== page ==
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Saturday, Nov. 17, 2012, 8:56 p.m.
 

“Good morning, class,” says the sixth-grade teacher. “Today, we have a special guest from the U.S. Bureau of Engraving. Mr. Bob Johnson is going to tell us how money is made. Feel free to ask questions.”

“Good morning, students,” says Mr. Johnson. “Did you know that in Washington, D.C., and one other location in Fort Worth, Texas, the United States government operates one of the largest printing operations in the world? Every day, we print 38 million paper bills!”

“Gee, Mr. Johnson, that is a lot of money,” says a boy in the class. “But I thought the government makes most of the money electronically these days.”

“That is a very good point, young man. Way back in 1913, the U.S. government created a central bank called the Federal Reserve. Its goals are to encourage maximum employment, keep the dollar stable and keep interest rates in check.”

“Then why does the Federal Reserve keep creating new money and dumping it into the economy?”

“Well, young man, sometimes, when the economy is really bad — like it has been since 2008 — some people think it is a good idea to expand the money supply.”

“You mean create money out of thin air, Mr. Johnson!”

“In America, the Federal Reserve is now in its third phase of ‘quantitative easing.' It is what economists call an ‘unconventional' monetary tool that allows a central bank to stimulate the economy.”

“I don't understand, Mr. Johnson.”

“Look, when the economy is bad, the Fed reduces short-term interest rates to encourage people to borrow more and stimulate activity. The Fed has the rates set at nearly zero now, but the economy still hasn't responded. The only option left is quantitative easing.”

“I still don't understand.”

“Here's how it works. The Fed creates money that didn't exist before and uses it to buy up assets from commercial banks, such as long-term Treasuries or mortgage-backed securities. This not only pumps money into the economy, but it causes long-term interest rates to fall further. That gives investors more incentive to spend and invest.”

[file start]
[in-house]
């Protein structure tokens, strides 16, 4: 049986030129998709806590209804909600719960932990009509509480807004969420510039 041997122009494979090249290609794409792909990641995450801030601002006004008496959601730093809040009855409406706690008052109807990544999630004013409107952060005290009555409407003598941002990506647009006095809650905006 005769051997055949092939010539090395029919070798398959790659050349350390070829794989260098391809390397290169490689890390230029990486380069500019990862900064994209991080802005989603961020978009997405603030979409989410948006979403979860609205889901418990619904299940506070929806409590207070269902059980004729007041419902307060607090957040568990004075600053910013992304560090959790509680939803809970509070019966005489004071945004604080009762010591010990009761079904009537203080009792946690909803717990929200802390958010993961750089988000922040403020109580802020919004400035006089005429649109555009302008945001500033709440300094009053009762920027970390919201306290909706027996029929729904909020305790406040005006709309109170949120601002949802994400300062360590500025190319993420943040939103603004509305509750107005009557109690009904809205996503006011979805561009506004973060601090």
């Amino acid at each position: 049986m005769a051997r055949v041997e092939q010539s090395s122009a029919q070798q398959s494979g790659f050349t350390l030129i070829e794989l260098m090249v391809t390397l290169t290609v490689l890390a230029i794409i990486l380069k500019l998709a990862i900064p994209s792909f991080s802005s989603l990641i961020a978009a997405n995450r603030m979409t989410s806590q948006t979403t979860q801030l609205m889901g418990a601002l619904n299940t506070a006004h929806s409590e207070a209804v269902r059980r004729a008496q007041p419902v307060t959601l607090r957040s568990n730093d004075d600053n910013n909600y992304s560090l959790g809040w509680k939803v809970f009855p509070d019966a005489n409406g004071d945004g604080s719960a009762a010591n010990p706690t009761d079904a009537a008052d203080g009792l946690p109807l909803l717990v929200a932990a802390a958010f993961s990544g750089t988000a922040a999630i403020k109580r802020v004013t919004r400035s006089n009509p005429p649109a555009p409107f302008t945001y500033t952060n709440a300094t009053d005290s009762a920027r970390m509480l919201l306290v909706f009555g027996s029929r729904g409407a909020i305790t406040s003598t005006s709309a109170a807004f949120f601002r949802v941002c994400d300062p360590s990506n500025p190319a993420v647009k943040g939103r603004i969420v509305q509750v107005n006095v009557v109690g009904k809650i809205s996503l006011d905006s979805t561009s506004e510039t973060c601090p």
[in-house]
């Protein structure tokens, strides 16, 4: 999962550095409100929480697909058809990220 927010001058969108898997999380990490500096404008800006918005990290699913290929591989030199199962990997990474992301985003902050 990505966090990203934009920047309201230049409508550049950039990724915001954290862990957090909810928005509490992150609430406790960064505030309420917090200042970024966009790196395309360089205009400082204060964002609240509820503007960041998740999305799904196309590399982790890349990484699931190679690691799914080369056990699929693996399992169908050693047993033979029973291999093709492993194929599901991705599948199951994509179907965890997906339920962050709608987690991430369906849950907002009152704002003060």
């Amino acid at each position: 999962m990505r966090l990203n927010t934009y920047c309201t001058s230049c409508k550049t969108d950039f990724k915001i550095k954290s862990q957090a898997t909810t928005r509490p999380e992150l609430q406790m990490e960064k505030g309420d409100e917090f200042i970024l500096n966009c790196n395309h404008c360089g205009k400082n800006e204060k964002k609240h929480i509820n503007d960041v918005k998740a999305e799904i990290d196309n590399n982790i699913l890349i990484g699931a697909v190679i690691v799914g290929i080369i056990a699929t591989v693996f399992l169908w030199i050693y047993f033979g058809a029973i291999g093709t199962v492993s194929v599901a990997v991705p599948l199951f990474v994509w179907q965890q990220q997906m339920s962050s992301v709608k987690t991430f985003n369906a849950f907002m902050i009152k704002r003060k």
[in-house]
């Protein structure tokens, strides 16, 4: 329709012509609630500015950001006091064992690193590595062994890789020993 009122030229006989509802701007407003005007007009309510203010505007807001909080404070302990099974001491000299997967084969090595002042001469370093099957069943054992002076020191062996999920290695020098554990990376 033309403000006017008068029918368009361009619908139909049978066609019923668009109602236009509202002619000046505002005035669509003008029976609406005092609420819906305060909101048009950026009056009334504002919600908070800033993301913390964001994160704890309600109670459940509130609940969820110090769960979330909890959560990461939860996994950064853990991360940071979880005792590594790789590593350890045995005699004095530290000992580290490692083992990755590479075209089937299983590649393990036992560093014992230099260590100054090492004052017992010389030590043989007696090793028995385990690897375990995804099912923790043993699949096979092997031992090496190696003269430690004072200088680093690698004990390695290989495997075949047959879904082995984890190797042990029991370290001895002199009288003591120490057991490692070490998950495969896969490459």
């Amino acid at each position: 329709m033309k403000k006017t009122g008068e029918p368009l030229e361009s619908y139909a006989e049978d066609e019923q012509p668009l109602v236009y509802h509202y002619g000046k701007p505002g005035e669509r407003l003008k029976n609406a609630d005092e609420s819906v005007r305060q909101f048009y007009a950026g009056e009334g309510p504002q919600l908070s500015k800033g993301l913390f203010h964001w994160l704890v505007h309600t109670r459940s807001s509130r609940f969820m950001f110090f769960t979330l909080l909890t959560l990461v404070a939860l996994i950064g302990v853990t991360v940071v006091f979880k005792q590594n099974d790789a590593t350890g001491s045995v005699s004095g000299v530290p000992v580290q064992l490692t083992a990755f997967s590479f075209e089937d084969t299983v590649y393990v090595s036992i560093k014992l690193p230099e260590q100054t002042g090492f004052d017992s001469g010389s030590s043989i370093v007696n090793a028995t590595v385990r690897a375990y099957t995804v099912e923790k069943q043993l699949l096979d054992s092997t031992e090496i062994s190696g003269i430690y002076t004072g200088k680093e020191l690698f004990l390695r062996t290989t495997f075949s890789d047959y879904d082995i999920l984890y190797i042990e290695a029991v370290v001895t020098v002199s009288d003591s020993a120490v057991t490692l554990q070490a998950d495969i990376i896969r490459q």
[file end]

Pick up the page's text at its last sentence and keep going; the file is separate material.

“But is it working, Mr. Johnson? Over the past three years we have been doing this easing thing, economic growth has gotten slower each year.”

“Look, it is all very complex. Part of the problem is that much of the new money banks have to lend is not being loaned. That is probably because business owners are being selfish and refusing to borrow, invest and hire.”

“Well, maybe it is because it's so much harder to get loans, thanks to the Dodd-Frank financial reform bill. Besides, don't you mean business owners are too terrified to borrow, invest and hire? Every day, there are lots of new regulations they have to comply with. The costs of ObamaCare are causing them to lay off workers or use only part-timers. The deficit and rapidly growing debt are out of control, yet Americans just voted for more spending.”

“Well, aren't you a regular Chicken Little? Things are not so bad as you make them seem. There are very smart economists in the federal government who make these decisions for you.”

“Really, Mr. Johnson? There are lots of other smart people who worry that all this money creation will eventually cause real inflation when all those dollars sitting around start getting spent. Some think we already have inflation. Have you seen the price of food and gas lately?”

“Now, now, young man, the Consumer Price Index shows that inflation is modest.”

“But the Consumer Price Index leaves food and gas out of its calculation! Look, Mr. Johnson, I am only a sixth-grader, but it is awfully frightening that our country's spending is so much more than our income.”

“Such a worrier you are.”

“Our government has $16 trillion in debt and the debt is growing a trillion a year. How are we going to pay the interest on the debt when rates eventually return to normal levels and our payments soar?”

“It will all work out fine, young man.”

“And isn't all this funny-money stuff really showing that President Obama's big-government policies and spending are hurting the economy so bad that even near-zero interest rates and the creation of billions in new money can't jump-start it? What do you say to that, Mr. Johnson?”

“I say we better create even more new money!”

Tom Purcell, a freelance writer, lives in Library. Visit him on the web at TomPurcell.com. E-mail him at: Tom@TomPurcell.com

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